at the U.S. Supreme Court, and in several state battles that have ensued
since the high court overruled a constitutional right and turned the issue
back to the individual states. Although Not Dead Yet argues against assisted
suicide from a strictly secular perspective, many members of Not Dead Yet
share affiliations with these other organizations and we welcome the involvement
of people of all beliefs. It is essential that respect be shown to all
our confederates engaged in this life-and-death struggle. Society's devaluation
and oppression of people with disabilities must be challenged by all of
us in its many forms. .
But perhaps the greatest threat to all our progress in recent decades
is the idea that being severely disabled is worse than being dead. Now
that idea is being pushed as legislation, discriminatory legislation. We
must work side-by-side. Make no mistake, we are in the fight of our lives,
the fight for our lives. .
- Diane Coleman
- Not Dead Yet
- Mary Jane Owen
- National Catholic Office for
- Persons With Disabilities
We can't isolate ourselves
Mary Jane Owen's comments ("Distancing also isolates," Letters,
March/April) reminded me of something. About a month before the NDY Supreme
Court Rally in January 1997, Evan Kemp and I were talking, and I mentioned
to him, "You know we should involve the Catholic Church in this. I
know a priest that could really get things rolling." Evan thought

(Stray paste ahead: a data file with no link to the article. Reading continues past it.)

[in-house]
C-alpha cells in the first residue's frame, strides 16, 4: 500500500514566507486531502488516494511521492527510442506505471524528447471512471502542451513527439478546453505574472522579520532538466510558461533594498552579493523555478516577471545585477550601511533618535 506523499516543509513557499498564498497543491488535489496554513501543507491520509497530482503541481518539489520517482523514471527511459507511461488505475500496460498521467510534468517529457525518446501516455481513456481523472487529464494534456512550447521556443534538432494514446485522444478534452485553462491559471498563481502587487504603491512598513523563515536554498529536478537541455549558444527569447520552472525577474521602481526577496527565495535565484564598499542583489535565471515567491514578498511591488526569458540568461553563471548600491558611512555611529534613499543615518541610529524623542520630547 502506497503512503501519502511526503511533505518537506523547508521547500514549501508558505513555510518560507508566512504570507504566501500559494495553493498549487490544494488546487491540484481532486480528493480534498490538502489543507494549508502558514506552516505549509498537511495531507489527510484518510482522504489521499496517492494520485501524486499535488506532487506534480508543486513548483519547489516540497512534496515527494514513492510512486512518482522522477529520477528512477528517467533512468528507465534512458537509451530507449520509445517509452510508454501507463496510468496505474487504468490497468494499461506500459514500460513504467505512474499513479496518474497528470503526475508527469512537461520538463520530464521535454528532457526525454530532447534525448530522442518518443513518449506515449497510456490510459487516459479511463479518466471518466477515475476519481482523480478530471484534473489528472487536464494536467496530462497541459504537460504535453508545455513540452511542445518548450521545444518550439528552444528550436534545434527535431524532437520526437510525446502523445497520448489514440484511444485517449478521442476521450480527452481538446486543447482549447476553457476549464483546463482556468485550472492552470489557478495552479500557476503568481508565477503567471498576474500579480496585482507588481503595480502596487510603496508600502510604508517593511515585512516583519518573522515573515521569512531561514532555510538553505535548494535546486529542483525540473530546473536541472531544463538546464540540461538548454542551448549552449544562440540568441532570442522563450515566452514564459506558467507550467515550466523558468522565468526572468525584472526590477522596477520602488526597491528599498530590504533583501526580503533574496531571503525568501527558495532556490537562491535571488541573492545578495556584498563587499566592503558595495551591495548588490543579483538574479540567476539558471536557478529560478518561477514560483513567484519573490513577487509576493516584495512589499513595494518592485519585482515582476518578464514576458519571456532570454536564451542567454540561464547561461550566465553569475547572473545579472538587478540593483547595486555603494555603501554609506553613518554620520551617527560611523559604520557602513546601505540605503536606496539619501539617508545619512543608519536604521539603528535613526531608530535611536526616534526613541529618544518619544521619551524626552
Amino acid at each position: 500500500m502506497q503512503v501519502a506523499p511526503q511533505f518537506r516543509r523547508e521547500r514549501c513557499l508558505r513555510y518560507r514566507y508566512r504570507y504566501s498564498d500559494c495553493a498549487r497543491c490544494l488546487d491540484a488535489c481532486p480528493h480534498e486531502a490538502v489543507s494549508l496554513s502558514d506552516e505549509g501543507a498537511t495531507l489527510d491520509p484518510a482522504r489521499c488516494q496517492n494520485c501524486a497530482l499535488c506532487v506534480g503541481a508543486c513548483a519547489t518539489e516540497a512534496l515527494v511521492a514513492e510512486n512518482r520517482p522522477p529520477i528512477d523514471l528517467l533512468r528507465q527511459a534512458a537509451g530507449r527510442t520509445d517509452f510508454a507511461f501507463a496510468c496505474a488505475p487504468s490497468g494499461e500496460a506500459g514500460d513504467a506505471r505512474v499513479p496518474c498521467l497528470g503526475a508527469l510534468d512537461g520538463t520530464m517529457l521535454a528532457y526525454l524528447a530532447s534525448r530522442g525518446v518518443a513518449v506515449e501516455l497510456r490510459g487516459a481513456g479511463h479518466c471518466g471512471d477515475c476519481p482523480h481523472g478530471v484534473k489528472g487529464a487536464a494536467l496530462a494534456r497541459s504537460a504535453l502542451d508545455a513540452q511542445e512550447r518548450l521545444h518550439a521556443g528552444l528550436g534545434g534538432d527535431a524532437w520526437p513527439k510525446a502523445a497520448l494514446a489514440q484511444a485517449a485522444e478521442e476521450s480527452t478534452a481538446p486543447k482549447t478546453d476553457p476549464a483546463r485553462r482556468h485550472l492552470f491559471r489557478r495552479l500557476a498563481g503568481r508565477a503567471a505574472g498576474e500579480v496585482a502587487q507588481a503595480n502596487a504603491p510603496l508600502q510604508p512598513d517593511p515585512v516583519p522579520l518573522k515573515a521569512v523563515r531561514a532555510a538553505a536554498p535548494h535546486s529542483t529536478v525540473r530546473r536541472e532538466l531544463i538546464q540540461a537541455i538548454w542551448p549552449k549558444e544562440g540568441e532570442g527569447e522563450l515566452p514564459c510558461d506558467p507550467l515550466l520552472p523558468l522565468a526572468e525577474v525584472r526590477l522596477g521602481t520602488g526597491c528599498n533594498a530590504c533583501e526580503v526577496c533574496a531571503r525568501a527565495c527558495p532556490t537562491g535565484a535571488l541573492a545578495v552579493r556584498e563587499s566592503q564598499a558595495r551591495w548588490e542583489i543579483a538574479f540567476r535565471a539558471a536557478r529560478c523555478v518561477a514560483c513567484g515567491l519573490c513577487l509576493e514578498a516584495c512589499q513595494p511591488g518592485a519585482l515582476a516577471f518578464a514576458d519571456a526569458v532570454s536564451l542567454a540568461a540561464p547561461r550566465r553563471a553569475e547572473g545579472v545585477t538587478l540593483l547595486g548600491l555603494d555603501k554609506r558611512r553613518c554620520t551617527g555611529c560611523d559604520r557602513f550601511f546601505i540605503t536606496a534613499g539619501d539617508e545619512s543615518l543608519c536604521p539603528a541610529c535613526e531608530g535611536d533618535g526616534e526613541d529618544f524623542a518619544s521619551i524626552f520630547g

it was a good idea, too.
Anyway to make a long story short, I totally forgot to call the priest
until the Saturday before the rally. When I called him, he told me he would
see what he could do. On the day of the rally he showed up with about twenty
kids from Bishop O'Connell High School (he's the chaplain there.).
When I saw him, he apologized for not having more kids there and asked
me if I would explain to the kids why I and other disabled people were
there. I talked with the kids and the following day my quasi-adopted son
who goes to the same school heard about what a "cool" person
I was from the kids I had talked with.
Mary Jane Owen is right on. We can't isolate ourselves. If I hadn't
called that priest, those kids would never have been there to back us up
or to learn more about disabled people.
A few weeks later Evan and I were again talking and he told me that
some in NDY did not want to be associated with the Catholic Church and
its views on assisted suicide. He said that he couldn't support that view.
I agreed with him. I'm both - Catholic and disabled and I say, "Whatever
it takes, baby.".
- Leye Jeannette Chrzanowski
- Disability News Service
A hard place for handicapped people
The idea behind genetics is not creating the perfect human being, or
great leaders. Geneticists, however, seem determined to work in this direction,
hybridizing, inbreeding or monkeying with the mechanisms themselves. None
of these techniques advances genetics, and often they work against it.
They may develop the biggest, most beautiful rose, but if it cannot survive
without help, it is a genetic failure.
The purpose of genetics is survival. The survival of the species, the
survival of the individual, and the survival of the gene.Genetics places
bets across the board. Genes that are strong survivors not only survive
when coupled with other favorable genes, but often pull genes that seriously
handicap along with them. More survival means more reproduction, and more
survivor genes. Variability within the limits of the environment is preserved